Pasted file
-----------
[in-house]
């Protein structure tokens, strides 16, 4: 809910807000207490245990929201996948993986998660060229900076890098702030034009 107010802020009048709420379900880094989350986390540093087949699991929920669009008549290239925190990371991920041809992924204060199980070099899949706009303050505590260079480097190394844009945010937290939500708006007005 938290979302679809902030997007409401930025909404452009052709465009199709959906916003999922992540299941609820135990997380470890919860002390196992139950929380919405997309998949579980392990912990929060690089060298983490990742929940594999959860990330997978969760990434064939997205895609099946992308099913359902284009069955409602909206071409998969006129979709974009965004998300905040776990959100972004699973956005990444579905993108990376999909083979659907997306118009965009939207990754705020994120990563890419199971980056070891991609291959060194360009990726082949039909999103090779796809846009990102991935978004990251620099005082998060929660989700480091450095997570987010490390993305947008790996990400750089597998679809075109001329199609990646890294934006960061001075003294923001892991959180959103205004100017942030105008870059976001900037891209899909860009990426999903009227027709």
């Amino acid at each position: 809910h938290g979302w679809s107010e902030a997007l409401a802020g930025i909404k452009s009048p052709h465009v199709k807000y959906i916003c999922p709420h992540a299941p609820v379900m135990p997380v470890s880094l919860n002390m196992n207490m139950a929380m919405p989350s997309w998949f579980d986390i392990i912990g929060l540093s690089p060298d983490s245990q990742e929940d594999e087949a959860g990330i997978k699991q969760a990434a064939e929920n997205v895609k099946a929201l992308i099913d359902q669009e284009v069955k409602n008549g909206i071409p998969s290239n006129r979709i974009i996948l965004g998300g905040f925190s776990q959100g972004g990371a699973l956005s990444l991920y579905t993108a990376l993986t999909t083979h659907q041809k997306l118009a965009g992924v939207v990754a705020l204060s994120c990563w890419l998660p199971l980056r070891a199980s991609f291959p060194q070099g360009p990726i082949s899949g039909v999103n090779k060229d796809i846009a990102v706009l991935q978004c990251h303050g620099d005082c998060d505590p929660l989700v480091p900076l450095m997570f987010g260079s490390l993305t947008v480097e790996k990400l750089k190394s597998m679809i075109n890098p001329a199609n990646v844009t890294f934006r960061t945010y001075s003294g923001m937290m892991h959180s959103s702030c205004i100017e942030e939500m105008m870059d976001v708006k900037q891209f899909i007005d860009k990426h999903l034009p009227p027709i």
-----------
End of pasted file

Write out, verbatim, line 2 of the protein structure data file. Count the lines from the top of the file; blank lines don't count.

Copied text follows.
């Protein structure tokens, strides 16, 4: 809910807000207490245990929201996948993986998660060229900076890098702030034009 107010802020009048709420379900880094989350986390540093087949699991929920669009008549290239925190990371991920041809992924204060199980070099899949706009303050505590260079480097190394844009945010937290939500708006007005 938290979302679809902030997007409401930025909404452009052709465009199709959906916003999922992540299941609820135990997380470890919860002390196992139950929380919405997309998949579980392990912990929060690089060298983490990742929940594999959860990330997978969760990434064939997205895609099946992308099913359902284009069955409602909206071409998969006129979709974009965004998300905040776990959100972004699973956005990444579905993108990376999909083979659907997306118009965009939207990754705020994120990563890419199971980056070891991609291959060194360009990726082949039909999103090779796809846009990102991935978004990251620099005082998060929660989700480091450095997570987010490390993305947008790996990400750089597998679809075109001329199609990646890294934006960061001075003294923001892991959180959103205004100017942030105008870059976001900037891209899909860009990426999903009227027709």